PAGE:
Planning and guidance tool offers lifeline for high-risk cardiac patients

HeartNavigator enables minimally-invasive heart valve replacement

High-risk cardiac patients are set to benefit following the launch of a new minimally-invasive tool for heart valve implantation.

Philips’ HeartNavigator is a procedure planning and guidance solution to assist interventional cardiologists and cardiac surgeons perform keyhole heart valve replacements.

Developed in conjunction with world-leading clinicians, the technology is designed to simplify planning, device selection and projection angle selection in preparation for the procedure and during the valve replacement itself.

It is particularly useful for high-risk patients, who may not be able to have open surgery. Dr Todd Dewey, a cardiothoracic surgeon at Medical City Dallas Hospital, explained: “We are now able to offer heart valve implantations to a group of patients for whom the risks associated with open heart surgery are too high.

The DICOM CT dataset is automatically segmented to show anatomical structures and landmarks

“The implantation of the heart valve via a catheter has the advantage of being minimally invasive, but it demands high-quality imaging and precise navigation to ensure accurate positioning. HeartNavigator gives us a much better view of the procedure, which aids us in preparation as well as execution.”

Conventional image guidance software involves many manual calculations that have to be performed in the control room. In contrast, HeartNavigator provides automated planning to help simplify complex structural heart disease procedures by creating a 3D image from previously-acquired 2D CT datasets. These 2D datasets are reconstructed to 3D volume-rendered data which are overlaid with the live fluoro image to provide real-time 3D insight during the procedure. With one click, the heart is automatically segmented to visualise anatomical structures and landmarks. Virtual device templates can then be used to assess and select the appropriate device size and the best projection for the patient’s individual anatomy.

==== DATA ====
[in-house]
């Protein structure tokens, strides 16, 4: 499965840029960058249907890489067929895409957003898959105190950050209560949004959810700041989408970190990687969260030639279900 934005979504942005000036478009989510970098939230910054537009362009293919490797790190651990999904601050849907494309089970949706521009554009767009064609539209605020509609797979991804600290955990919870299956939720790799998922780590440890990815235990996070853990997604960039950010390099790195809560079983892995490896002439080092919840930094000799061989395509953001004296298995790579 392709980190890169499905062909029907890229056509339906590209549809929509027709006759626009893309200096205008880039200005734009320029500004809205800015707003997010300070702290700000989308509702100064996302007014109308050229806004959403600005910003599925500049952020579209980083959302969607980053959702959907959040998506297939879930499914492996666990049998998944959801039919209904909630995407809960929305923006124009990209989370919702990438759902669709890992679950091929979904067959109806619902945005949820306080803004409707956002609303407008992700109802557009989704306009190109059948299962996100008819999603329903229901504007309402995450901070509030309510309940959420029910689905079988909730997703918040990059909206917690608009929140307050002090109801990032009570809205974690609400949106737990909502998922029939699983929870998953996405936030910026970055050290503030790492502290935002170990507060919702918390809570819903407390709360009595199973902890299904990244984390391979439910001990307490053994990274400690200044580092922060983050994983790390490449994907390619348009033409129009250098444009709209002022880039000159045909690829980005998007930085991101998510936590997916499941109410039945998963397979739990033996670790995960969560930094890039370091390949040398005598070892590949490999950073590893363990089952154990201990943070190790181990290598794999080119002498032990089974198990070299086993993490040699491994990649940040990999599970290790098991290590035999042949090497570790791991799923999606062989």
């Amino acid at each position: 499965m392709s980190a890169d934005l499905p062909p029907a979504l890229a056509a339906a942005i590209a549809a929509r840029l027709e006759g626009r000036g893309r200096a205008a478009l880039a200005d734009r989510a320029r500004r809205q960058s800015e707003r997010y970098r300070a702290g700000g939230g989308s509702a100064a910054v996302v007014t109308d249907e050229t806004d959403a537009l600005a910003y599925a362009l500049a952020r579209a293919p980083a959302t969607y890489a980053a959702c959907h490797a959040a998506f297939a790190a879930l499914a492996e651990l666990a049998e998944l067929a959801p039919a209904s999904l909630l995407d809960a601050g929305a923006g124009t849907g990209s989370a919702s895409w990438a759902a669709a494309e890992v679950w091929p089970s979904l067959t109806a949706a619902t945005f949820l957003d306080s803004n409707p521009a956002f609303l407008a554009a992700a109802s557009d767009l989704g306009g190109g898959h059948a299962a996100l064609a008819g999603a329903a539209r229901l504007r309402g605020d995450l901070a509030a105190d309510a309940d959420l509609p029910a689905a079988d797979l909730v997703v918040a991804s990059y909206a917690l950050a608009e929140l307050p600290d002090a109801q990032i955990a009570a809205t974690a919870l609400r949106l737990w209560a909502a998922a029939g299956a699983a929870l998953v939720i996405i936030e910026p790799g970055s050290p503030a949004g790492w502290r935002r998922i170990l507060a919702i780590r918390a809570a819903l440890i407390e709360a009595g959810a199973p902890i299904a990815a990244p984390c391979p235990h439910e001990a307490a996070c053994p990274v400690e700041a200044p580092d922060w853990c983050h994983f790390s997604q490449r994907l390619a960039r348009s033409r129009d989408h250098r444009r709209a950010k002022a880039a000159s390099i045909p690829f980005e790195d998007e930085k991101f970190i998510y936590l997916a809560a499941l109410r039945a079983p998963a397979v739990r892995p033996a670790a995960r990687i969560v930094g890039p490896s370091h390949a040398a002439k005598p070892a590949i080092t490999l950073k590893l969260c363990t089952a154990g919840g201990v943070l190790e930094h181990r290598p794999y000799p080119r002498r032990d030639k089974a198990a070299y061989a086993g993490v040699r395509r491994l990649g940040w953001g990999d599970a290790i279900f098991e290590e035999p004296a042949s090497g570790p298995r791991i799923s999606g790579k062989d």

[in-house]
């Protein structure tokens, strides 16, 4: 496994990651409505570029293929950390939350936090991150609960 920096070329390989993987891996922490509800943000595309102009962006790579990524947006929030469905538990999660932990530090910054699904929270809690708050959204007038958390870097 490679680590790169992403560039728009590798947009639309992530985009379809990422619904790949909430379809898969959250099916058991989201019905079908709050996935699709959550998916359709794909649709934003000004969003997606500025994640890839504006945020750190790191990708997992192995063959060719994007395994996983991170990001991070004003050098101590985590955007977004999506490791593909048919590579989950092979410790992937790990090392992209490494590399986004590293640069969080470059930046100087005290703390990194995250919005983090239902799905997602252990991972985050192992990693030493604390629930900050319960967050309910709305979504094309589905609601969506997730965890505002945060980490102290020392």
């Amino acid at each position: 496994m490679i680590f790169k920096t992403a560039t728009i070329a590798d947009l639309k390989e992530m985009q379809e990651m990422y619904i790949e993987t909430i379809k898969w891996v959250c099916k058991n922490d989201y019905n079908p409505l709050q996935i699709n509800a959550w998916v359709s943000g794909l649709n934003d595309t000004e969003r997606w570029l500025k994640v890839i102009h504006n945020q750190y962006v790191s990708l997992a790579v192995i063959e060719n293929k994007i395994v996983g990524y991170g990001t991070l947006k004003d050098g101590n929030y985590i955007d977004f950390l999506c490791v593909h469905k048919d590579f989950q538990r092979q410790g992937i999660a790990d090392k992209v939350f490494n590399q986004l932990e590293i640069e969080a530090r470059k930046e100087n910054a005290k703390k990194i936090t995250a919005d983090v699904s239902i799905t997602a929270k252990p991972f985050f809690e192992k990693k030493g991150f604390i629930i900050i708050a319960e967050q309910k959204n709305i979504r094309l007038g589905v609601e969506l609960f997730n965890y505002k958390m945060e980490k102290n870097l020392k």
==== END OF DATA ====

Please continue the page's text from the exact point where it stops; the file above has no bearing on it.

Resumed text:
Mike Hayden of Philips said: “Usually, multiple, low-contrast aortograms are used to select the optimal plane for device deployment. The HeartNavigator image visualises the aortic root in various ways, as well as showing the calcification distribution. The software then determines the best projection for the procedure and, if required, additional projections can be stored.”

During the procedure, the live fluoroscopy image is matched with the 3D image of the ascending aorta to show the exact position of all catheters and devices in relation to the reference image. This provides more guidance and information to check the size of the device and its correct position and after placement its position can be evaluated while the patient is still on the table.

The technology is integrated with Philips Allura Xper X-ray systems so that the various X-ray views can be stored and recalled on the system, which will automatically move to that projection.

Companies